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Legality and other matters

A couple of weeks ago I returned to the Immigration office in western Seoul to pick up my passport and Alien Registration Card. Everything was in order. My registration number is the same as my previous one, which makes me think it might be the same one I got the first time I came to Korea all the way back in 2006.

I’ve been kept busy at work, but I finally managed to clear the backlog of proofreading that had built up in my absence. This allowed me to finish the first draft of the workbook I’d been writing. I’ve now got another pile of proofreading to do.

I don’t mind working while I’m at work, but, with effectively nine to seven working hours plus up to an hour and a half travel time every day, I do yearn for a bit of downtime.

My colleagues in the Learning Center at work had a meeting with our boss at the end of last week that left them feeling shitty. The boss told them that we shouldn’t ask for any more support for the Learning Center. The way my colleagues told me about it made it seem that the boss had just denigrated everything we were working for. In disgust at this attitude, they cancelled Friday’s classes, making up an excuse about the electrics being tested.

I don’t know what to think about this, really. I just want to do my job. The problem is that I have two jobs – one teaching, one on the Contents team, writing and editing. I don’t have enough time to do both fully, and the boss’s message seemed to make it clear that my primary concern should be the Contents work – and to hell with the teaching.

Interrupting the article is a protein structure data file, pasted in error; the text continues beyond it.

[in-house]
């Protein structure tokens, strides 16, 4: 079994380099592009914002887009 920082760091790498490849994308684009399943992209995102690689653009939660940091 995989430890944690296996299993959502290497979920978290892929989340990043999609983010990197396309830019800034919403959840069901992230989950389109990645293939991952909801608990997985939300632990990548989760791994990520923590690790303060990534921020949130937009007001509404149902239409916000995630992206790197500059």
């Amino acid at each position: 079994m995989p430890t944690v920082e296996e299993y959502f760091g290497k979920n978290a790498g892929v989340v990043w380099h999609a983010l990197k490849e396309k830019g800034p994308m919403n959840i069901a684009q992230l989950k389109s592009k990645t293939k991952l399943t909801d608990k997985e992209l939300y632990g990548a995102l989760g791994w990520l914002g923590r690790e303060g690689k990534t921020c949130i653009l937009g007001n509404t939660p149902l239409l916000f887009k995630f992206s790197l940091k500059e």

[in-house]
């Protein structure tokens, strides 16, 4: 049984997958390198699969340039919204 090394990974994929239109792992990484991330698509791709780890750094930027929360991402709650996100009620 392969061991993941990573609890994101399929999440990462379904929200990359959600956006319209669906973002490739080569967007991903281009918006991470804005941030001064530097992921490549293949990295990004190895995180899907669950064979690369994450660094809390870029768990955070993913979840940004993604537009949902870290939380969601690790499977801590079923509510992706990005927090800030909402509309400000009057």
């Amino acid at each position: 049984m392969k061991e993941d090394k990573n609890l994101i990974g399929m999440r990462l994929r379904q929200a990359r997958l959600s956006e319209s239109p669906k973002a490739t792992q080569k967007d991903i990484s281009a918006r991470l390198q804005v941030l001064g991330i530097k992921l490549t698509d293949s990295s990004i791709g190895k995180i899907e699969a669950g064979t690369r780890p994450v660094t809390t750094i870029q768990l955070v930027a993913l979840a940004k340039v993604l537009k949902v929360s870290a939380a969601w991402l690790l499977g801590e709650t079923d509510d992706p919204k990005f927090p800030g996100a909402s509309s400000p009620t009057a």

In other news, now that spring has sprung Habiba and I have been keeping ourselves busy at weekends with stuff. We went on a hike to Cheonggyesan with a couple of other people. Cheonggyesan is just south of Seoul near Seoul Grand Park. It was OK, but the mountain isn’t as interesting as others. The highlight was stopping at Cheonggyesa, the Buddhist temple, on the way down. There’s a massive sculpture of a sleeping Buddha made of smooth, head-sized rocks set into cement.

The next day we went to Yeouido, the ‘island’ where the National Assembly and the 63 Building are located (I say ‘island’ because its separated from the mainland only by a narrow stream). The road surrounding the Assembly building on the Han River side is lined with cherry trees, and they were in full bloom. The weather was grey, but it was still nice – apart from the huge crowds that were also there to take in the sight.

Yesterday, Habiba, I and Habiba’s friend Jessica went on a Korea Foundation Volunteer Network monthly culture class. We went to Bukchon, an area near the main palace – Gyeongbokgung – and the presidential residence – the Blue House, or Cheongwadae. This neighbourhood is full of traditional Korean houses called hanok, coffee and tea shops, fashion boutiques and a handful of museums.

Our first port of call was a small hanok compound preserved as a museum-cum-culture centre. There, we tie-dyed handkerchiefs in indigo dye. This was a lot of fun. We were each given a white handkerchief and a bunch of elastic bands. We bound the former with the latter and, wearing rubber gloves, dunked them into large bowls of fermented indigo. This dye was warm, green and stinky, although not too obnoxious. Once exposed to the air, the handkerchiefs started to turn blue. I screwed mine into a ball for a cloudy, marbley effect; Habiba made a check pattern; and Jessica’s was something else entirely.

After that we were separated into teams and we had lunch with the two Korean guys who we were grouped with. After that, we walked around Bukchon for a while. I imagine we’ll be heading there again so Habiba can drool over clothes and jewellery. Not literally. Probably.

Today, we have plans to go and see Kick Ass. Again. We saw it on Friday night with a bunch of Habiba’s colleagues. It was – well, it was kick ass. So good, in fact, that we made plans to see it again with a different group of friends.

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